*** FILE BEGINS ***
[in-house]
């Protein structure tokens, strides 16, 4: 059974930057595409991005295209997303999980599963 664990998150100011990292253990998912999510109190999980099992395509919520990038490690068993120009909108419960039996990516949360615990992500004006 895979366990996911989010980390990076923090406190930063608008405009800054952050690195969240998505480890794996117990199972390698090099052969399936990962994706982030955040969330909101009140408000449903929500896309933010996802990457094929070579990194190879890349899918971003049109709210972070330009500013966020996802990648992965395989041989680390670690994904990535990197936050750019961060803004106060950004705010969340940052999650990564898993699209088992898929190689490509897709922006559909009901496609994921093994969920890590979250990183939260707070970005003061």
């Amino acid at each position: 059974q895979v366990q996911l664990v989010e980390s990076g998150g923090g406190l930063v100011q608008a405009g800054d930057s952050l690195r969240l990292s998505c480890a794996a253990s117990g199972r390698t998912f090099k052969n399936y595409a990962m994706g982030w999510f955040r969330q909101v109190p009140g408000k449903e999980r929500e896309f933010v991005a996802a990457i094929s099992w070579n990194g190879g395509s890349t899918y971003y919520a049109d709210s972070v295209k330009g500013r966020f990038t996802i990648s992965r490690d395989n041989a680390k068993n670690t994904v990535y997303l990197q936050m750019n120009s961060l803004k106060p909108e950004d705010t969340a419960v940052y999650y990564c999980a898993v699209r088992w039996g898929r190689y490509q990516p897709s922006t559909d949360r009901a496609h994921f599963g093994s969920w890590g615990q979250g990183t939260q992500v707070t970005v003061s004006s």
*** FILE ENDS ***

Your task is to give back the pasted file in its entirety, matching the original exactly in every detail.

[in-house]
């Protein structure tokens, strides 16, 4: 059974930057595409991005295209997303999980599963 664990998150100011990292253990998912999510109190999980099992395509919520990038490690068993120009909108419960039996990516949360615990992500004006 895979366990996911989010980390990076923090406190930063608008405009800054952050690195969240998505480890794996117990199972390698090099052969399936990962994706982030955040969330909101009140408000449903929500896309933010996802990457094929070579990194190879890349899918971003049109709210972070330009500013966020996802990648992965395989041989680390670690994904990535990197936050750019961060803004106060950004705010969340940052999650990564898993699209088992898929190689490509897709922006559909009901496609994921093994969920890590979250990183939260707070970005003061």
């Amino acid at each position: 059974q895979v366990q996911l664990v989010e980390s990076g998150g923090g406190l930063v100011q608008a405009g800054d930057s952050l690195r969240l990292s998505c480890a794996a253990s117990g199972r390698t998912f090099k052969n399936y595409a990962m994706g982030w999510f955040r969330q909101v109190p009140g408000k449903e999980r929500e896309f933010v991005a996802a990457i094929s099992w070579n990194g190879g395509s890349t899918y971003y919520a049109d709210s972070v295209k330009g500013r966020f990038t996802i990648s992965r490690d395989n041989a680390k068993n670690t994904v990535y997303l990197q936050m750019n120009s961060l803004k106060p909108e950004d705010t969340a419960v940052y999650y990564c999980a898993v699209r088992w039996g898929r190689y490509q990516p897709s922006t559909d949360r009901a496609h994921f599963g093994s969920w890590g615990q979250g990183t939260q992500v707070t970005v003061s004006s």